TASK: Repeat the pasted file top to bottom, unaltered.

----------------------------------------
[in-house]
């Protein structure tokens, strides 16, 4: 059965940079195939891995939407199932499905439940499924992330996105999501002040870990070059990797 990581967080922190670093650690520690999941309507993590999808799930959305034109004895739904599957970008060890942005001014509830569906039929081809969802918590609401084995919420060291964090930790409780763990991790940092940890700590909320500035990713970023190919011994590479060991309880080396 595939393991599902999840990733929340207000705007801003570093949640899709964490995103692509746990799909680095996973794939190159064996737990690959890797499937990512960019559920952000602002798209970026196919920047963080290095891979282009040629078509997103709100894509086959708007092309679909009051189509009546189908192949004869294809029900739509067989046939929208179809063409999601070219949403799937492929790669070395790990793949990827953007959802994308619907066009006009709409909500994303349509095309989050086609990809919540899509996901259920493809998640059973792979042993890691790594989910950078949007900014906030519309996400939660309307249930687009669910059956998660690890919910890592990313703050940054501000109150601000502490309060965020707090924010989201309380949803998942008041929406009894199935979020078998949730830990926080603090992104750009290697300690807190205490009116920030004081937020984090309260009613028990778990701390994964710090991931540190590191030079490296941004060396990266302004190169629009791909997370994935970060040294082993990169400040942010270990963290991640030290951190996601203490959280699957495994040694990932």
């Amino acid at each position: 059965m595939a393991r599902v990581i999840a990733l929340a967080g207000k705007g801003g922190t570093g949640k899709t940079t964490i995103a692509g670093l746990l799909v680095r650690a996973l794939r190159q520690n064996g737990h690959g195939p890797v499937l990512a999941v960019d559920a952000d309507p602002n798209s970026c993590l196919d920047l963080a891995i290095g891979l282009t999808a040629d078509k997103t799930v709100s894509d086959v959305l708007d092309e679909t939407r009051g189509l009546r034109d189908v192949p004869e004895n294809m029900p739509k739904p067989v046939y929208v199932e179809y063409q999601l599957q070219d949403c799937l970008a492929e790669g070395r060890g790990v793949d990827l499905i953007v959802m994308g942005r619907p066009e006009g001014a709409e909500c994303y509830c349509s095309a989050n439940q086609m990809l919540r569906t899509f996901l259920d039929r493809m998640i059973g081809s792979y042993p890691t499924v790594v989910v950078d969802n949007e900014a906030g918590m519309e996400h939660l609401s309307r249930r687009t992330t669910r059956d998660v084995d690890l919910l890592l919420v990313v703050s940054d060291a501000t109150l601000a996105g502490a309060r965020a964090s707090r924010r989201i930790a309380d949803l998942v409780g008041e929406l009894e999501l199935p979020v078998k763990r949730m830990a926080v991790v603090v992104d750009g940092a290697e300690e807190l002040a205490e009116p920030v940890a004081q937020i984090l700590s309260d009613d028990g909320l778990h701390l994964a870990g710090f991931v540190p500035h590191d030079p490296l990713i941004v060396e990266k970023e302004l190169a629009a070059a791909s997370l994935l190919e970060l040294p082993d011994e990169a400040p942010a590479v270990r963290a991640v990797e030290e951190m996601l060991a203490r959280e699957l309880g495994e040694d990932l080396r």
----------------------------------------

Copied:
[in-house]
């Protein structure tokens, strides 16, 4: 059965940079195939891995939407199932499905439940499924992330996105999501002040870990070059990797 990581967080922190670093650690520690999941309507993590999808799930959305034109004895739904599957970008060890942005001014509830569906039929081809969802918590609401084995919420060291964090930790409780763990991790940092940890700590909320500035990713970023190919011994590479060991309880080396 595939393991599902999840990733929340207000705007801003570093949640899709964490995103692509746990799909680095996973794939190159064996737990690959890797499937990512960019559920952000602002798209970026196919920047963080290095891979282009040629078509997103709100894509086959708007092309679909009051189509009546189908192949004869294809029900739509067989046939929208179809063409999601070219949403799937492929790669070395790990793949990827953007959802994308619907066009006009709409909500994303349509095309989050086609990809919540899509996901259920493809998640059973792979042993890691790594989910950078949007900014906030519309996400939660309307249930687009669910059956998660690890919910890592990313703050940054501000109150601000502490309060965020707090924010989201309380949803998942008041929406009894199935979020078998949730830990926080603090992104750009290697300690807190205490009116920030004081937020984090309260009613028990778990701390994964710090991931540190590191030079490296941004060396990266302004190169629009791909997370994935970060040294082993990169400040942010270990963290991640030290951190996601203490959280699957495994040694990932």
């Amino acid at each position: 059965m595939a393991r599902v990581i999840a990733l929340a967080g207000k705007g801003g922190t570093g949640k899709t940079t964490i995103a692509g670093l746990l799909v680095r650690a996973l794939r190159q520690n064996g737990h690959g195939p890797v499937l990512a999941v960019d559920a952000d309507p602002n798209s970026c993590l196919d920047l963080a891995i290095g891979l282009t999808a040629d078509k997103t799930v709100s894509d086959v959305l708007d092309e679909t939407r009051g189509l009546r034109d189908v192949p004869e004895n294809m029900p739509k739904p067989v046939y929208v199932e179809y063409q999601l599957q070219d949403c799937l970008a492929e790669g070395r060890g790990v793949d990827l499905i953007v959802m994308g942005r619907p066009e006009g001014a709409e909500c994303y509830c349509s095309a989050n439940q086609m990809l919540r569906t899509f996901l259920d039929r493809m998640i059973g081809s792979y042993p890691t499924v790594v989910v950078d969802n949007e900014a906030g918590m519309e996400h939660l609401s309307r249930r687009t992330t669910r059956d998660v084995d690890l919910l890592l919420v990313v703050s940054d060291a501000t109150l601000a996105g502490a309060r965020a964090s707090r924010r989201i930790a309380d949803l998942v409780g008041e929406l009894e999501l199935p979020v078998k763990r949730m830990a926080v991790v603090v992104d750009g940092a290697e300690e807190l002040a205490e009116p920030v940890a004081q937020i984090l700590s309260d009613d028990g909320l778990h701390l994964a870990g710090f991931v540190p500035h590191d030079p490296l990713i941004v060396e990266k970023e302004l190169a629009a070059a791909s997370l994935l190919e970060l040294p082993d011994e990169a400040p942010a590479v270990r963290a991640v990797e030290e951190m996601l060991a203490r959280e699957l309880g495994e040694d990932l080396r």